Wednesday, August 6, 2008

The Velvet Underground and Yoga

Take the blue mask down from my face and look me in the eye.
Lou Reed

That silence thing, ever so important to the inner peace crowd, doesn't come easy. I find concentrating on much of anything (particularly reading and writing) difficult without music playing. That's due to what, if I were in grade school nowadays, would be diagnosed as ADD. The music is controlled noise that blocks out uncontrolled noise—both external and internal. Certainly, it's a symptom of our modern world (written with the caveat that I really don't think any other world is without its problems, either. Interesting how so many in the yoga crowd talk so much about the here and now, yet romanticize every there and then they can think of. I mean, Stephen Cope, early on in Yoga and the Quest for the True Self—a book that’s mostly great, by the way, much as it irritates me in places—talks about breaking up with his boyfriend, then later idealizes such famously gay-friendly milieus as traditional Hindu villages and pre-modern Europe.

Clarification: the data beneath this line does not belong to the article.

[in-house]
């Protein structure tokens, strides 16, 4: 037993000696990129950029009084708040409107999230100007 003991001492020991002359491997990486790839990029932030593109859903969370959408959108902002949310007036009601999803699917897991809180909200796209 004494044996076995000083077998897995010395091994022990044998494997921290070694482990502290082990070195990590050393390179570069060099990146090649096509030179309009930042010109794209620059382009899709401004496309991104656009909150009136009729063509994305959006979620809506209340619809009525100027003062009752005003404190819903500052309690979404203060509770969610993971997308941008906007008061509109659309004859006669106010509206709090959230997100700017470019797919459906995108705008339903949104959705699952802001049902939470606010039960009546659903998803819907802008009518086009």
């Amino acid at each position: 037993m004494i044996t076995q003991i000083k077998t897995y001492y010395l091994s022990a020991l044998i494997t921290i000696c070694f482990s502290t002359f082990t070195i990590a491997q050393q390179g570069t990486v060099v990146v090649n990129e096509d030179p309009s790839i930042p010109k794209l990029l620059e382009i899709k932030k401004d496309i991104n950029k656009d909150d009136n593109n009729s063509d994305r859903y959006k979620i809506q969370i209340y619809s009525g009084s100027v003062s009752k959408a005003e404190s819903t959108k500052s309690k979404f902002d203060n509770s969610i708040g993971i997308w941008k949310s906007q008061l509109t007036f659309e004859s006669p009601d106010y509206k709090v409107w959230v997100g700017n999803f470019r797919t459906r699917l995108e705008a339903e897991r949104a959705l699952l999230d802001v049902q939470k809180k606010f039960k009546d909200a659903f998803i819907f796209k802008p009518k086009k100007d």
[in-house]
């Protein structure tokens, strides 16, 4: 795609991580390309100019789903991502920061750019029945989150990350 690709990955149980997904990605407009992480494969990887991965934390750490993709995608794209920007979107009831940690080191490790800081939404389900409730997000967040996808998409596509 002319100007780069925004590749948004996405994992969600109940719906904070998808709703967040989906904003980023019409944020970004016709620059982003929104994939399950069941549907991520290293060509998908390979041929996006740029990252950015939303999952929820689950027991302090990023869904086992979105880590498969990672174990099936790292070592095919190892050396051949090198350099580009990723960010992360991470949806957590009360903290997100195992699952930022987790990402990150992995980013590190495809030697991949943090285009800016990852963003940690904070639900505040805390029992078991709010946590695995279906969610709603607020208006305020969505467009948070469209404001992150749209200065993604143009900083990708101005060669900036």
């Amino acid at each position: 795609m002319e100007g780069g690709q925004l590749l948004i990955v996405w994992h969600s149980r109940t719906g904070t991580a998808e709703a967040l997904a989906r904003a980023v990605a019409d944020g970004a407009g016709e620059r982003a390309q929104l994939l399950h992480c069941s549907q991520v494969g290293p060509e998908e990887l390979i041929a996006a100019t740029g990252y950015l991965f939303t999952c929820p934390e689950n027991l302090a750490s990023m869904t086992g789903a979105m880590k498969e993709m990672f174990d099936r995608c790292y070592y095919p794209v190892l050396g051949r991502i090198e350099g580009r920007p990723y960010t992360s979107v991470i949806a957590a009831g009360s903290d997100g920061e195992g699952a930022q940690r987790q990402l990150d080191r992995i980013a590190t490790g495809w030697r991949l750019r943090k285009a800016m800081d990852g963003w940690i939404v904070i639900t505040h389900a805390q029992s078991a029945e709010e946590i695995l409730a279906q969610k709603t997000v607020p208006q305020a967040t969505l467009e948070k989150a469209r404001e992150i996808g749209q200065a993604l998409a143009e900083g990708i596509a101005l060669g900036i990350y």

What was I talking about? My inability to concentrate? Right. And I’ve even got music playing now—Lou Reed’s Blue Mask album—which reminds me...a couple of posts ago, I mentioned my top ten list of Lou Reed lines, as kind of a throwaway joke, though I really do have such a list. The thing is, I’ve gotten nothing but derision when telling friends about it. Mention it here however, and what happens? People, with, apparently, some of the same personal problems as I, come out of the woodwork and say they wanna see it. So:

Top Ten (partially annotated) Lou Reed Lines:

#1 How do you think it feels, and when do you think it stops? The Berlin album's so fucked up, you’ve gotta have something seriously wrong with you to actually enjoy it. I love the Berlin album.
#2 You made me forget myself. I thought I was someone else, someone good. Most people think “Perfect Day” is a lovely song about a lovely day in the park with a loved one. I wouldn’t want to disillusion them.
#3 I’m set free, to find a new illusion. Oh, Lou, how can you manage to describe such a positive sentiment, while being so utterly nihilistic at the same time?